Dandelion and pumpkin seed pesto


Peeled pumpkin seeds 3/4 cup
Garlic 3 cloves
Grated parmesan 1 cup
Dandelion greens 2 cups
Lemon juice 1 tablespoon
Olive oil 4 tablespoons
Salt 1/2 teaspoon
Pepper to taste

Dandelion and pumpkin seed pesto
Dandelion and pumpkin seed pesto. Photo from pixabay


Lightly fry the seeds in a frying pan until fragrant (about 5 minutes).
Transfer to a hot plate and cool.
Mix the garlic and seeds in pulse mode in a blender or food processor.
In the process of mixing, add parmesan cheese, dandelion greens, and lemon juice, and mix until smooth.
Turn the blender on low speed and slowly pour in the olive oil. Add salt and pepper to taste.
Transfer the finished pesto to a container and store it in the refrigerator under a closed lid for a couple of weeks.
Serve with baked fish, pasta, or vegetables.

Nettle (Urtica dioica)

Wild Plants
Wild Plants. Photo from pixabay

Nettle grows in meadows, near rivers and lakes, prefers moist and hidden from direct sunlight. It is best to collect young shoots up to half a meter high or only the tops of plants.

Collect the nettle in the seals, as the burning hairs contain formic acid, which irritates the skin. Before use, the nettle is treated with boiling water, frozen, or punched in a blender, so that it loses its sting.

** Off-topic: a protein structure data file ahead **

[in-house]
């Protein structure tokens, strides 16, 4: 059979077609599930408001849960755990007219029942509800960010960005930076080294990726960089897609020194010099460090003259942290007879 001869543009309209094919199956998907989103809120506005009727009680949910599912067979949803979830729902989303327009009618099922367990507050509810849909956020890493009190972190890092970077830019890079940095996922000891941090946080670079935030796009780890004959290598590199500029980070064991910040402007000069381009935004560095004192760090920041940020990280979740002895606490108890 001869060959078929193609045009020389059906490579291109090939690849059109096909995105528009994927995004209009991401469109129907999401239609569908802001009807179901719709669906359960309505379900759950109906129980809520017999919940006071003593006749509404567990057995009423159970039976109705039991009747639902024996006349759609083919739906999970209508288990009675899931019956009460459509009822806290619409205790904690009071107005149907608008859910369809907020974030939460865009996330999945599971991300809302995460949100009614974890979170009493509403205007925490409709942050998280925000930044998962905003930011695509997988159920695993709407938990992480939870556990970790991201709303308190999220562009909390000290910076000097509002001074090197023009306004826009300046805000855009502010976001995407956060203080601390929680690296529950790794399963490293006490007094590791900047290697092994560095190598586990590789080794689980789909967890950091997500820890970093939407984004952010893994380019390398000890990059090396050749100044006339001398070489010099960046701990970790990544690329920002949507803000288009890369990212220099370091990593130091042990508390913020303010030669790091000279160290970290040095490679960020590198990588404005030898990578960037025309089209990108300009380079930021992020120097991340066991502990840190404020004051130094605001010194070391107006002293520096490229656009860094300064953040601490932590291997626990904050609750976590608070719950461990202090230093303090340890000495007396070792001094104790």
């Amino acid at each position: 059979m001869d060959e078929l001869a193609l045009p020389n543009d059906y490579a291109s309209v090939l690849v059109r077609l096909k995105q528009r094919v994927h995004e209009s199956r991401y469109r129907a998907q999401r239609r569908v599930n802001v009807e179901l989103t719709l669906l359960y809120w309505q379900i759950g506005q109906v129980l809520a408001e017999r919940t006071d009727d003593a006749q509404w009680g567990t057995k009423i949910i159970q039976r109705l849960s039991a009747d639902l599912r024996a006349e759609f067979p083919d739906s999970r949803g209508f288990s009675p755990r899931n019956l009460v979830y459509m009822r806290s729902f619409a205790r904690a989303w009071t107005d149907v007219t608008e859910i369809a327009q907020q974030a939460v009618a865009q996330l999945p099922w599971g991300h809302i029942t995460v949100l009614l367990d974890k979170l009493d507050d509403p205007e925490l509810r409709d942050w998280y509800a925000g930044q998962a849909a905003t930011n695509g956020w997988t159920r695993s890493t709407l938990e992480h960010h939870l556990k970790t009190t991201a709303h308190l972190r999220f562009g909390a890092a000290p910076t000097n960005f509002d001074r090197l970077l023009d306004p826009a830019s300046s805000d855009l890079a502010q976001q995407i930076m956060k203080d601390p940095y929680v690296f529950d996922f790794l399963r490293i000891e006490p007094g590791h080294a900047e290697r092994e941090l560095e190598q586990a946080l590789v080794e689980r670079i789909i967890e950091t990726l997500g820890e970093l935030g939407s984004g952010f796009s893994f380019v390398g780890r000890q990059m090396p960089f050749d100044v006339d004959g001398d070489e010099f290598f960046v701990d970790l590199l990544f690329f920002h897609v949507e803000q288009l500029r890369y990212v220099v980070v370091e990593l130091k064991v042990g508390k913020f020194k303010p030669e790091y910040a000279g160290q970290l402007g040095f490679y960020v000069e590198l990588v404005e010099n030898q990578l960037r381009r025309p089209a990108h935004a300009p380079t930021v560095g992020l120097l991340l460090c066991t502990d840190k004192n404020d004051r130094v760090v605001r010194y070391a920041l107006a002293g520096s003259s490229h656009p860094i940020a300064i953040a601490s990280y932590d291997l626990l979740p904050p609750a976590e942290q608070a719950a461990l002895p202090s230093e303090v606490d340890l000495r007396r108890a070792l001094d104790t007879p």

For medicinal purposes, all parts of the plant can be used. However, you should choose the tops, leaves, and stems of young shoots for food.

Nettle has natural anti-inflammatory properties, which allow you to use it to relieve allergy symptoms, improve the circulation of bodily fluids, lowers blood sugar, and relieve muscle pain. Nettle infusion is used as a diuretic, as well as for the treatment of arthritis and other rheumatic diseases.

Nettle contains a significant amount of calcium, magnesium and iron, vitamin K, B vitamins, protein, chlorophyll, and other biologically active substances, which make it one of the most valuable medicinal plants.

Nettle will give a rich taste to soups, sauces, omelets, pies, salads, and side dishes, which can be used for making summer drinks and tea.

Juicy tortillas with nettle and cheese

Juicy tortillas with nettle and cheese
Juicy tortillas with nettle and cheese. Photo from pixabay



Cheese (mozzarella, feta) or cottage cheese 5.29oz
fresh wild plants and herbs-nettle, dill, coriander, spinach, sorrel (the more varied the mixture, the richer the taste)
Salt, and pepper to taste.


Wholemeal flour 1 cup
Kefir, curdled milk, or whey
Salt to taste


Cut the greens, and blanch for 1 min.
Mash the cheese with a fork, mix it with herbs, and season with salt and pepper.
Mix the ingredients for the dough until the consistency of the dumplings. Add flour or water if necessary. Put in the refrigerator for 30 minutes before cooking.
Divide the dough into equal parts. Roll each one into a flat cake several mm thick. Trim the edges of the dish.
Put the filling in the middle, close it, and pinch the edges with a fork.
Bake in a frying pan until golden brown without oil. Serve with tomato sauce, yogurt, and vegetables. Bon Appetit!